One major thing that will help is his cousin. You know, the one we stayed with. While we were there they had a big political meeting. After much yelling and shouting and clapping we were invited upstairs and were surprised to be invited to sit down with the leaders.

Then we watched as our host was appointed as (from what I understood) a sort of state representative.

Then we were even included in part of the ceremony.

Receiving a dot and being fed a sweet was part of the ceremony. Very fascinating to be able to be a part of.

We then had pictures taken with the whole big group.

This picture ended up in the paper in a report about the election. Or rather in 7 or 8 papers. Then the next day several papers called and interviewed M about why we were there and ran a story just about us in just as many papers.

As a result the chief of police wanted to have a meeting with us.

We also got a tour of the station. During the tour one of the officers made sure to emphasize that they no longer beat or torment their prisoners. Um, that’s good to know. Very modern of them.

I’m not sure whether it was because of the article in the paper or just because of our light skin but we became very popular later in the trip. Like, celebrity popular. But those stories can wait until my next post. *smile*

Our Indian family

From my experience, Indians are some of the most welcoming people I have ever met. Our host family immediately embraced us and by the end I felt like I had become an extended relative. They were wonderful.

Joel and I with our contact, A and his cousin M. M is a politician but I’ll write more on that later.

The house we stayed in was M’s with his wife, mother and three kids.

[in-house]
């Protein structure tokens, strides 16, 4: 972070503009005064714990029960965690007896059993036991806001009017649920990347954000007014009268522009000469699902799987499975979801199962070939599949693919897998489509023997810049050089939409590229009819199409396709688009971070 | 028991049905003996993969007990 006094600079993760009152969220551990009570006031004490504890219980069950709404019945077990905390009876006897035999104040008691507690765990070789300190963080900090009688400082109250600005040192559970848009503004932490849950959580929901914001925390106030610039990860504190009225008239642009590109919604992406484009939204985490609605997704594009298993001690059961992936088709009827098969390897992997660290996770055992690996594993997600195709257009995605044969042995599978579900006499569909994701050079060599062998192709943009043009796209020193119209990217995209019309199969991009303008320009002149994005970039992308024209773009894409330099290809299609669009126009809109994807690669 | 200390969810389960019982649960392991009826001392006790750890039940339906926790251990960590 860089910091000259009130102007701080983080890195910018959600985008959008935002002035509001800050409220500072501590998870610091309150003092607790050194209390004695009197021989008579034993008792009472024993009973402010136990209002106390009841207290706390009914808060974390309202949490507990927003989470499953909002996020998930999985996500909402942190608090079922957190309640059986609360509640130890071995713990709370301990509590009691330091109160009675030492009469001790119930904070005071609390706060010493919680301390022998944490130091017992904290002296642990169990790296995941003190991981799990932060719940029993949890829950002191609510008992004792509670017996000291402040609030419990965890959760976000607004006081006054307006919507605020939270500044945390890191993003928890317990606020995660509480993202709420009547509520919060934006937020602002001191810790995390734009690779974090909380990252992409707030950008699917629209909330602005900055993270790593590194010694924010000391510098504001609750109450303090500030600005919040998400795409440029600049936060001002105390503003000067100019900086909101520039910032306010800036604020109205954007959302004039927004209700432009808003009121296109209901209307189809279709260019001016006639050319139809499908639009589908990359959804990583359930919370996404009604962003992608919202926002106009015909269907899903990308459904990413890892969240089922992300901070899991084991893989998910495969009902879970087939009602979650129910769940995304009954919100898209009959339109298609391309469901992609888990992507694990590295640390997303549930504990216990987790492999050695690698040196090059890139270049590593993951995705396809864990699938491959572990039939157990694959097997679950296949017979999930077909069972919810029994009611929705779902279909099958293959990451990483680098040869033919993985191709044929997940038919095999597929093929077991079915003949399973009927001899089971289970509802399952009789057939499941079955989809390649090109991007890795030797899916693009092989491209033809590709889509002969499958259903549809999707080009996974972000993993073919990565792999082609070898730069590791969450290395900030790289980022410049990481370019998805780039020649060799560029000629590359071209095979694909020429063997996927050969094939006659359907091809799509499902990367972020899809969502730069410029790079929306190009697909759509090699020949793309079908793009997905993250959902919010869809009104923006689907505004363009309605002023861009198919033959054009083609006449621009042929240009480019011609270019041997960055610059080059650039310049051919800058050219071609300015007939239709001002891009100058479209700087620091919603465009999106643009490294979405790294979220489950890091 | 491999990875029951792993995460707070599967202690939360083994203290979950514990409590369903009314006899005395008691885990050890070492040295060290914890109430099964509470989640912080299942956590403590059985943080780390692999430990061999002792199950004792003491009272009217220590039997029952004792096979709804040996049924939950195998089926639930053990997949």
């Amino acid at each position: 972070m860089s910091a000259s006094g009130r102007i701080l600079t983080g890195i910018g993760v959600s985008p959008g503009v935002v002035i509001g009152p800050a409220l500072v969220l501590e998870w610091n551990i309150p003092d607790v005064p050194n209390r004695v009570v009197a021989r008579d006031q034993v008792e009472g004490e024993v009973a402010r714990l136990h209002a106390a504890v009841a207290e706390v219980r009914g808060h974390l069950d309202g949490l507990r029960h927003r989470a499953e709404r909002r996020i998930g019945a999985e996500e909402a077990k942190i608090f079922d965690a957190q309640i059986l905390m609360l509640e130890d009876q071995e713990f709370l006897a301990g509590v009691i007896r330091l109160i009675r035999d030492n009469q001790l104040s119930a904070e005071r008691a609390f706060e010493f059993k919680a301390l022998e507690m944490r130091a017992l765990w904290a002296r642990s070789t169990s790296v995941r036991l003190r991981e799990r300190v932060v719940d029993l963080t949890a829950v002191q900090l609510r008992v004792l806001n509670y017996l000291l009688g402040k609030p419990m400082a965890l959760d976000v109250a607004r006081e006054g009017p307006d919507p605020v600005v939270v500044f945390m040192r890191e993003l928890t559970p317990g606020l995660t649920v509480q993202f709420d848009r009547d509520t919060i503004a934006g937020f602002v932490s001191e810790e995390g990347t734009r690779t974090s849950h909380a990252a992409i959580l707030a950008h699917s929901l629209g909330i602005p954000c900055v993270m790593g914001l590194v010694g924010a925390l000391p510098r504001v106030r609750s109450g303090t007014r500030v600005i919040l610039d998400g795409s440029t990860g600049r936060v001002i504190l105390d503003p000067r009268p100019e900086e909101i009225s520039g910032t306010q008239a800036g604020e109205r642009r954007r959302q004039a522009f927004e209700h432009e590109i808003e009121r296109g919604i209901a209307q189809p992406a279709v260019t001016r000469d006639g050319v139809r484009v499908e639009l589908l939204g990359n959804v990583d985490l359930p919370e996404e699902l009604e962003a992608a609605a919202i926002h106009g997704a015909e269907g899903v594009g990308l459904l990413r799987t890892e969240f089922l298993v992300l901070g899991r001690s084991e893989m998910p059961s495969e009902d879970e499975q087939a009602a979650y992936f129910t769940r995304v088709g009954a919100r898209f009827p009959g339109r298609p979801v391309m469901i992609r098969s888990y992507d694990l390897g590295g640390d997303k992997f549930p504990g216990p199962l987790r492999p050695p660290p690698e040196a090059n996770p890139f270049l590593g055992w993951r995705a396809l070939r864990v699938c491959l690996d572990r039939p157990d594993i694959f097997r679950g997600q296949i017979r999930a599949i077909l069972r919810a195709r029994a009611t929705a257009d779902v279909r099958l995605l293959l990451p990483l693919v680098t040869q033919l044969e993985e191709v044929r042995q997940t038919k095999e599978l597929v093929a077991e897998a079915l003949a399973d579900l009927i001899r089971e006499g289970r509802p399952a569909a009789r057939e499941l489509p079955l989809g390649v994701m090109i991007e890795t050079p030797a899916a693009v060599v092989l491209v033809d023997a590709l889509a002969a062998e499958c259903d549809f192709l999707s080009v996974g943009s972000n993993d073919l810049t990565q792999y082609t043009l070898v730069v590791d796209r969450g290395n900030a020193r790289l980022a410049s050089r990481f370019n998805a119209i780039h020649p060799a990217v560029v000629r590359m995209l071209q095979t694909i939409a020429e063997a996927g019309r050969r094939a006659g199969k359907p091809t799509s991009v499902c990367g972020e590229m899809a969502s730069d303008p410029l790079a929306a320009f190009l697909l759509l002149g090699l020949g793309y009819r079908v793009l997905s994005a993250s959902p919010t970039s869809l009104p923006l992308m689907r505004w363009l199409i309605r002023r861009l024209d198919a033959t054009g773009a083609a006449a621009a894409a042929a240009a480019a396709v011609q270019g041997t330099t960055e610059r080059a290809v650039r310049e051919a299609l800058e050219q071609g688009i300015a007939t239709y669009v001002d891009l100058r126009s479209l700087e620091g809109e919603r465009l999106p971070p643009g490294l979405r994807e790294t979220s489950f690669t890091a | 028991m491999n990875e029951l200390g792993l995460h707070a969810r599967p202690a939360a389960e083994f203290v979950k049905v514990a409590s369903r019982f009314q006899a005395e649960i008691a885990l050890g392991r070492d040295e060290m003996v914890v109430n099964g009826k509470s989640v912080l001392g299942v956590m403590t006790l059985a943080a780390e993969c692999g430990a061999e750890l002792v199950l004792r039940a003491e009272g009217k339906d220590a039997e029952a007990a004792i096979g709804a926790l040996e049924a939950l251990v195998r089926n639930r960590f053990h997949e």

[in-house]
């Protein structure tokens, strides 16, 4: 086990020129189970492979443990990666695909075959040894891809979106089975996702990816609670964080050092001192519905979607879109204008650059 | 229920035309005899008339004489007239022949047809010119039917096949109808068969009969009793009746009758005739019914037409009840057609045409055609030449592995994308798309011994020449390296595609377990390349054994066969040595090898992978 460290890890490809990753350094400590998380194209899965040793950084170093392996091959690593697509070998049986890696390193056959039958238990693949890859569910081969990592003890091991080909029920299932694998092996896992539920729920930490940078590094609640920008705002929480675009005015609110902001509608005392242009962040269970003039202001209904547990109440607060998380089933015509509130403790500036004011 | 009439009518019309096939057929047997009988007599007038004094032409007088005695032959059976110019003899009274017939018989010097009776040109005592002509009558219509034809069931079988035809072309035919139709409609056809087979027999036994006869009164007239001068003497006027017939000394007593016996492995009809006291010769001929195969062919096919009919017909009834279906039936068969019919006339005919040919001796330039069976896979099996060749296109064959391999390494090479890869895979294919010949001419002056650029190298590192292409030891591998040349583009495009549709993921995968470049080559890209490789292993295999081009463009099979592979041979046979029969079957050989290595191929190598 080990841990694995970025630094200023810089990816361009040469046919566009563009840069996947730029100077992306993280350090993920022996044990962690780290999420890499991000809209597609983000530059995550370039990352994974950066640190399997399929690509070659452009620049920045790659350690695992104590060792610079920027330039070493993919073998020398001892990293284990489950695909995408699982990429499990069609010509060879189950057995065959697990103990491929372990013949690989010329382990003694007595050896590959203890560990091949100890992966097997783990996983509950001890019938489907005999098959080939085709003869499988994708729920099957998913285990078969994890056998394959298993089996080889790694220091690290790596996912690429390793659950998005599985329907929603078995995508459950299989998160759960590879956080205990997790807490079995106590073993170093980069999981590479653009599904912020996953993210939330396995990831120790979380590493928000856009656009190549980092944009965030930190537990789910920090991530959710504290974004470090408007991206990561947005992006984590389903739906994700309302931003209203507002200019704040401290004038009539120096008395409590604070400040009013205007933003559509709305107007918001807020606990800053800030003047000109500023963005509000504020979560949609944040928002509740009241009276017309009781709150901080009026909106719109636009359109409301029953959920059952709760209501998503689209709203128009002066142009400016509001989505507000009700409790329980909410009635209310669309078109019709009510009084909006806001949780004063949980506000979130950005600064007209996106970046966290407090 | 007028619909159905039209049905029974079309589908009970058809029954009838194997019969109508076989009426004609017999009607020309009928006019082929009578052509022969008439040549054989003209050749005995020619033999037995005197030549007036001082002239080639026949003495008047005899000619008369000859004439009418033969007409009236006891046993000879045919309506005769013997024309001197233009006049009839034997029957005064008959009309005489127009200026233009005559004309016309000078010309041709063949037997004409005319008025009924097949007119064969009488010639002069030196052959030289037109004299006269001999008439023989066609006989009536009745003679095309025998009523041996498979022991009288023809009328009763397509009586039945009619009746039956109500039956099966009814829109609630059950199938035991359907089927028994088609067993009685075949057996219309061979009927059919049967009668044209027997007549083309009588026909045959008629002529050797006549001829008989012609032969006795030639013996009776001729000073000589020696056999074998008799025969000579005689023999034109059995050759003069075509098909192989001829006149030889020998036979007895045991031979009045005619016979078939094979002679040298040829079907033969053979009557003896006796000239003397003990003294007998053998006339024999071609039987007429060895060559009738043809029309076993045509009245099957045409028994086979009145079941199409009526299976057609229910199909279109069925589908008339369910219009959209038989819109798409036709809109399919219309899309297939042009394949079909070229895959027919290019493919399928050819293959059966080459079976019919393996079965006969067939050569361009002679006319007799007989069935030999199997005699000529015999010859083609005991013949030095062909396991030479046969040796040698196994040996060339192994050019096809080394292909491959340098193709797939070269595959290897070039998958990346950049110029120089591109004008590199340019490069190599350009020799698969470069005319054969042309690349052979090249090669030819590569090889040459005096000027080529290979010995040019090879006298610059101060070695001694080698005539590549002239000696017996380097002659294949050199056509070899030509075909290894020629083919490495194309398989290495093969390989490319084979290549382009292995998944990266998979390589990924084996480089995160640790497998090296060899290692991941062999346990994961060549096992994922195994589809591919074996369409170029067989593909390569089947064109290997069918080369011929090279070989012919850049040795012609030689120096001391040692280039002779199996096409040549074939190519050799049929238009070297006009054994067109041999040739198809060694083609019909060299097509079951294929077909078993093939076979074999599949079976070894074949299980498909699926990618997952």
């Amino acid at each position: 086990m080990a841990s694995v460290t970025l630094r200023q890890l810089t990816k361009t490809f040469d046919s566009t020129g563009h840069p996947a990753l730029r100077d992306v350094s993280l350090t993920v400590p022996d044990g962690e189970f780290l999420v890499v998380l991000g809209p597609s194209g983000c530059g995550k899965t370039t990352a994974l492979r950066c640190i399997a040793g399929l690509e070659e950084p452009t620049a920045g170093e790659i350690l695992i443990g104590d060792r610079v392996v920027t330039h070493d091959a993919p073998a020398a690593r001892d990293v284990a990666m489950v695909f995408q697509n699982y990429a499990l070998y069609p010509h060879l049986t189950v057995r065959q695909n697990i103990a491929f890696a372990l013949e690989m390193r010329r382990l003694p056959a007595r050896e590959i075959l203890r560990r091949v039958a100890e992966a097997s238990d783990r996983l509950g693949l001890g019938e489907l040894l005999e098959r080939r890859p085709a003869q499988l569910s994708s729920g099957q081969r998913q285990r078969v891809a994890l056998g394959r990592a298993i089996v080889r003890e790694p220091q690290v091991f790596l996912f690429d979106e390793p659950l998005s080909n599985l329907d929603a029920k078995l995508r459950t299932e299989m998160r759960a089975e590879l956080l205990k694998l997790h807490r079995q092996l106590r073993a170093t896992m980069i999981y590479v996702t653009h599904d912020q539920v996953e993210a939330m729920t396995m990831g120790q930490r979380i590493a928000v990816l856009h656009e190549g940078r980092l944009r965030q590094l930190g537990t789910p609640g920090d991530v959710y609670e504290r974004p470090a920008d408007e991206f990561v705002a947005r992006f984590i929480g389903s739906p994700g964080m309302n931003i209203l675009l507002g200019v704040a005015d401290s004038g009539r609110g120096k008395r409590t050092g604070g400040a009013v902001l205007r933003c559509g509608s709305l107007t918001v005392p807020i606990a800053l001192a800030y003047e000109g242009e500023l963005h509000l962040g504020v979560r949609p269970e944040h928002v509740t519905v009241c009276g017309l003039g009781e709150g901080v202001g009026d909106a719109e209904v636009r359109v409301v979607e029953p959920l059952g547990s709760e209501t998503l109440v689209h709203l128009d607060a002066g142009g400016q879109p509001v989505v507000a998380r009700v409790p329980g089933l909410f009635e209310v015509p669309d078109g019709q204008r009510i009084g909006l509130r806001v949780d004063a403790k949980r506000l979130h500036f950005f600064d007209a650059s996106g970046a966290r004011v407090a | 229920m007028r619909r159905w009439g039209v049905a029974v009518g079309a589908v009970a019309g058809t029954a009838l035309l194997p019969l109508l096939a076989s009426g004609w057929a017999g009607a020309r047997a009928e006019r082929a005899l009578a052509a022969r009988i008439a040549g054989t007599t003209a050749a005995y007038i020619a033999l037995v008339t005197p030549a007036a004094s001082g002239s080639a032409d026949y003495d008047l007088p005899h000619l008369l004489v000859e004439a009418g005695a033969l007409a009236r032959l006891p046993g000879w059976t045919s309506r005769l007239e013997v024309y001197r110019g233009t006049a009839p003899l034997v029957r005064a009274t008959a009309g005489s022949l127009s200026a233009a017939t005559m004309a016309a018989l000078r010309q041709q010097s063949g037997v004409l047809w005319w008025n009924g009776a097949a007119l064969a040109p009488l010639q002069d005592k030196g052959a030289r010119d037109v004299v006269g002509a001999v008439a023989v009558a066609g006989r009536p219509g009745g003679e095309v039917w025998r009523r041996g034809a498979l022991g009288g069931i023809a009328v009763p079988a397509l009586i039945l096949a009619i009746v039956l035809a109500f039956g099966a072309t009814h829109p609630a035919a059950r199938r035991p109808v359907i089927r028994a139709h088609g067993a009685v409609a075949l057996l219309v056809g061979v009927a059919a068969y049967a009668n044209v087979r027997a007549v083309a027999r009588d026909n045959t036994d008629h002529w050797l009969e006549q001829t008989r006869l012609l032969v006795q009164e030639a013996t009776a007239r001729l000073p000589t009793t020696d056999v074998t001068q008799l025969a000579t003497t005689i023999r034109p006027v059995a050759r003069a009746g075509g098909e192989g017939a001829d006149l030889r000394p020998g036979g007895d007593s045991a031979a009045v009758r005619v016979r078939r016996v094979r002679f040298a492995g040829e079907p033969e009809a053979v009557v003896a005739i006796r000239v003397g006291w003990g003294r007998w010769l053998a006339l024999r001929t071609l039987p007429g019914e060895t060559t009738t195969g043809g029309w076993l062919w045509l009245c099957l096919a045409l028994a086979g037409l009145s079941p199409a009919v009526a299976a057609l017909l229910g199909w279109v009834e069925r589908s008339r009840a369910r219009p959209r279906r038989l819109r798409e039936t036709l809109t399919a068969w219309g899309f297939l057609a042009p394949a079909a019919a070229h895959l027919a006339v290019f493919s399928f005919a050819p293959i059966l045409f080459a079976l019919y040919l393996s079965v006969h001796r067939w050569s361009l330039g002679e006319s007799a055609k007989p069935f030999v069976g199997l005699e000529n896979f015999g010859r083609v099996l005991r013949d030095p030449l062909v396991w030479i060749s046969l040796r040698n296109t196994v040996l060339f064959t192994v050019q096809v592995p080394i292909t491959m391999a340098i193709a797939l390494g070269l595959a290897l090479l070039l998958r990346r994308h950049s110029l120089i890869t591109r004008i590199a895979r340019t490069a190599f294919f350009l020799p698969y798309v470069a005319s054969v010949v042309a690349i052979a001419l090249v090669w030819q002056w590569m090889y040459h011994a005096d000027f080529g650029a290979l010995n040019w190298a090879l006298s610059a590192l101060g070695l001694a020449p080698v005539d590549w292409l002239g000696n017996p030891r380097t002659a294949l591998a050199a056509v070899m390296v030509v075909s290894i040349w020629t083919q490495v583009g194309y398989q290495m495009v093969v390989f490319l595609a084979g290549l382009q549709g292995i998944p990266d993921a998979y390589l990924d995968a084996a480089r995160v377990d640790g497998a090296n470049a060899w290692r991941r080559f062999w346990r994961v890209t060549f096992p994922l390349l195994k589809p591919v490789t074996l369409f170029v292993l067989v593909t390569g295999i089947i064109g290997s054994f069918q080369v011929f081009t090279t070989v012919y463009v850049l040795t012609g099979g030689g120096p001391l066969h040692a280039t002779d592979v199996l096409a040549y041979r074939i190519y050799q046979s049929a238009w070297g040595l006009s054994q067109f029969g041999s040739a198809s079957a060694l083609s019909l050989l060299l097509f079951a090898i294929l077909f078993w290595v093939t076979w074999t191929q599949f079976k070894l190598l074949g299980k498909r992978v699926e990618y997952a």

The kids adored us despite what it may seem like by the look on the littlest one’s face in this picture.

One other semi- member of the family?

Aws! Ok, so it was a stray that had decided to make their front yard it’s home. Joel about killed me for picking it up but it was so freaking adorable! As far as I can tell I did not catch rabies, fleas or lice from it so yay.

The kids, Joel and I had a ton of silly fun.

My phone was fascinating to them. I guess that’s pretty much a universal thing.

One of their favorite things was playing hand clap games. They taught me a couple in their language. Don’t ask me to repeat them back now, I don’t remember. They were fun though.

Their mom braiding their very long beautiful hair for school.

I loved being their “Auntie” and treasure all the happy moments I got to share with them. Our flight out was early in the morning so I figured I had to say my goodbyes the night before. We were scheduled to leave the house at 5am and I was surprised that everyone was waking up while we were. But every one of them got up, showered, got dressed and piled into a tiny five-seater car. For the record it was Joel, Me and the wife with a child each on our lap. Then M, A and one of the pastors we met with in the front. In case you weren’t counting that’s NINE people in a car the size of a Geo Metro. I was afraid that little car wasn’t going to make it. It definitely bottomed out more than once. We did though and they parked and went as far into the airport with us as they could.

We were very lucky to have met them. I’m so glad that I now have an Indian family waiting for me whenever we get to go back. I hope it’s soon.

Games and songs

If you missed yesterday’s post you should definitely check it out for more pictures and stories about the village we visited. Today Joel finally put together a short video of the actual activities I did with the kids. Like I said, I didn’t really have a plan when we got there because I wasn’t aware we were going to be in charge of doing an actual program. I knew we were going to spend some time with them but no one informed us of exactly how until we were in front of them. Then it was basically: